Yet another benefit for Angels owner Arte Moreno in his proposed stadium lease deal with Anaheim could be hundreds of thousands of dollars in annual revenue from the city-owned concert venue that is adjacent to the stadium, according to Mayor Tom Tait.
So far the controversy surrounding the proposed lease framework has centered primarily on a provision that would allow Moreno and investors to lease 155 acres of public land — mainly a parking lot around Angel Stadium — for 66 years at $1 annually. Moreno would use revenue from developing the land to finance up to $155 million in stadium renovations.
Tait and other critics of the current proposal call it a massive giveaway of taxpayer dollars to a billionaire baseball owner for stadium renovations that he has already promised to do in the current lease agreement.
Meanwhile, other officials, including a majority of City Council, have generally been more supportive of the proposal and emphasize that it is just a starting point to negotiations.
But lost in the argument up to this point is that city negotiators seem willing to sweeten the pot even further for Moreno by including the City National Grove of Anaheim, a venue that holds up to 1,700 guests for concerts.
The mayor said including the Grove not only adds to the giveaway to Moreno but robs the city of much-needed general fund revenue. The Grove produced $315,346 in net revenue for fiscal year 2011-12, and $426,110 last fiscal year, according to figures provided by city spokeswoman Ruth Ruiz.
“Why would we give that up? It makes no sense to give that up,” Tait said. “That’s money that we use for essential city services.”
Angels media representative Marie Garvey declined comment, citing the ongoing negotiations.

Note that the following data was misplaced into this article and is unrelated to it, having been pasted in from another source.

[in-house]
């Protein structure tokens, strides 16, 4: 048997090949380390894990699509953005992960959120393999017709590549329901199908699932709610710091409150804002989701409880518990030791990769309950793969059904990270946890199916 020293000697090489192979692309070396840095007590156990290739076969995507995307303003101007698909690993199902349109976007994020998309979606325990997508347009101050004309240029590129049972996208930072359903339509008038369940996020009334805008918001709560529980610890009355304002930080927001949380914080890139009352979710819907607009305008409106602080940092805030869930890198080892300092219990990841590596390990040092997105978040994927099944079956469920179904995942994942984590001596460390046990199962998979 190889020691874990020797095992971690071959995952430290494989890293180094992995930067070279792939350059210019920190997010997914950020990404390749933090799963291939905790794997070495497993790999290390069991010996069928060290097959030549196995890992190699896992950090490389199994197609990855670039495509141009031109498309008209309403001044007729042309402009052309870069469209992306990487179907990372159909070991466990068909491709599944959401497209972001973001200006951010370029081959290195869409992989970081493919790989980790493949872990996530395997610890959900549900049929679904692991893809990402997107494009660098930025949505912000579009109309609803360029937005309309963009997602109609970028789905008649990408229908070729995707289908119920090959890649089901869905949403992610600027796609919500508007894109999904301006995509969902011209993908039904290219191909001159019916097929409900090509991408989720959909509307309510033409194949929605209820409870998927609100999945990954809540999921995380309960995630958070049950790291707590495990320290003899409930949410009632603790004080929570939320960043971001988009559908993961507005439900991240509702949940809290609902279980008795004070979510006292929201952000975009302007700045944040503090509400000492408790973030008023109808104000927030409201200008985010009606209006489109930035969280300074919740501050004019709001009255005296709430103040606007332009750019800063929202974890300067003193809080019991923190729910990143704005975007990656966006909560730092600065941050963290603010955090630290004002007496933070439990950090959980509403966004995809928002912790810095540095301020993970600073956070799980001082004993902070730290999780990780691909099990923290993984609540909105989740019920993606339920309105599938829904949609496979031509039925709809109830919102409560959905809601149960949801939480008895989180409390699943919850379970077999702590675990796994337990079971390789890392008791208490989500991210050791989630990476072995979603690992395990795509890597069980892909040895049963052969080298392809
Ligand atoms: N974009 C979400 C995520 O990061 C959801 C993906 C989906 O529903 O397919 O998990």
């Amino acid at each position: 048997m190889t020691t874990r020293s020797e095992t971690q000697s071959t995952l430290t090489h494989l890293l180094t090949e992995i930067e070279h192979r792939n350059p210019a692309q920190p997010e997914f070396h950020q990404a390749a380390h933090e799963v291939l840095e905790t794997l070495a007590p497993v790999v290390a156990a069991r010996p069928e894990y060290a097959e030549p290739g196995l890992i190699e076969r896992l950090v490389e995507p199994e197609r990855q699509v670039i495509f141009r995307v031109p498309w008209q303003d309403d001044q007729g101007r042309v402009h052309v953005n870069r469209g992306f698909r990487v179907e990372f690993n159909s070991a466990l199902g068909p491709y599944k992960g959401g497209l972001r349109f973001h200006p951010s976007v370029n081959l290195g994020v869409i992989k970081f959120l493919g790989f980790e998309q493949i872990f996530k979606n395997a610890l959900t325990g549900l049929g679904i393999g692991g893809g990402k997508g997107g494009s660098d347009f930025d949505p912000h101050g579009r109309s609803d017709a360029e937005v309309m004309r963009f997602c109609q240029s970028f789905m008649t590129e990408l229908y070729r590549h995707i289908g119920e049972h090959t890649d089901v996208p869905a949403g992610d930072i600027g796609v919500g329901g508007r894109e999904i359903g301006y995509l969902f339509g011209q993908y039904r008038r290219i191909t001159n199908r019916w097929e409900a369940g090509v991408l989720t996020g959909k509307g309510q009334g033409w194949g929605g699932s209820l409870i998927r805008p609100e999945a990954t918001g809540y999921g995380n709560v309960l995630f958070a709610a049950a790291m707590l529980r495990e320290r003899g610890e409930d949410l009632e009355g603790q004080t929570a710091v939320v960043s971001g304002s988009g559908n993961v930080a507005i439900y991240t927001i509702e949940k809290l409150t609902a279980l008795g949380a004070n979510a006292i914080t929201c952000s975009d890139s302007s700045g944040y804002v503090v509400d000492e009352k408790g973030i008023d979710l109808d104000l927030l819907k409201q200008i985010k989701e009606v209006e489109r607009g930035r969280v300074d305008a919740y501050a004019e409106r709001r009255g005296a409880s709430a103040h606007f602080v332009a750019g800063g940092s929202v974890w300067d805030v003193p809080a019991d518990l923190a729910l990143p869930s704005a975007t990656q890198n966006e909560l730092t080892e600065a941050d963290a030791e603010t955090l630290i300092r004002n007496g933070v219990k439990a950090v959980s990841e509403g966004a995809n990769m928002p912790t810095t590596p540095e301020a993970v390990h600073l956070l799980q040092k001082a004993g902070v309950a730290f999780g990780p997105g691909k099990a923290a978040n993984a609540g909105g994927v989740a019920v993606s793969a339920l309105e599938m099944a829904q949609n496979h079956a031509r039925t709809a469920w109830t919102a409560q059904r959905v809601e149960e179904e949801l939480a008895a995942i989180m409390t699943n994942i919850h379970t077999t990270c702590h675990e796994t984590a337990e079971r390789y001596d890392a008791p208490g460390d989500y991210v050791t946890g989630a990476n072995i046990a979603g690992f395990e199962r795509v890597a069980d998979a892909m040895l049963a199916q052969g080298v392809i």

Since news of the lease framework first broke in August, the mayor has waged a public relations campaign aimed at securing a better deal for taxpayers by stirring up public opposition to a deal he said is one-sided.
Tait argued the city should demand a 50-50 split of revenue Moreno generates from the land development and so far has managed to bring negotiations to a stalemate.
Tait’s efforts, along with media scrutiny of the deal, has led some members of the council majority — typically in favor of large subsidies for private developers — to draw a harder line with Moreno, saying that they are obligated to bring about a fair deal for the city’s taxpayers.
Meanwhile, Moreno, who places blame for the lack of a deal squarely on the mayor, is also taking a tougher stance. He announced last month that the team was in talks with Tustin to potentially build a stadium in that city.
Council members in that city, however, said they would not agree to publicly subsidizing stadium construction, leaving the immense building costs — hundreds of millions of dollars — to Moreno.
Anaheim Councilwoman Lucille Kring, who announced her candidacy for mayor at Angel Stadium, said she was aware the Grove was going to be incorporated somehow into a deal with Moreno, but she’s unsure so far whether the city or the team would get the building’s revenue.
Kring said that the Grove has been making money for the city ever since it was purchased in the early 2000s, and she said that Tait at the time voted against buying the building. “It’s a strong asset for the city,” she said.
When asked whether she would support transferring the Grove to Moreno, Kring responded: “What am I going to get for it? I can’t say that; I don’t know what’s on the table.”
Council members Jordan Brandman, Gail Eastman and Kris Murray did not return phone calls seeking comment for this article.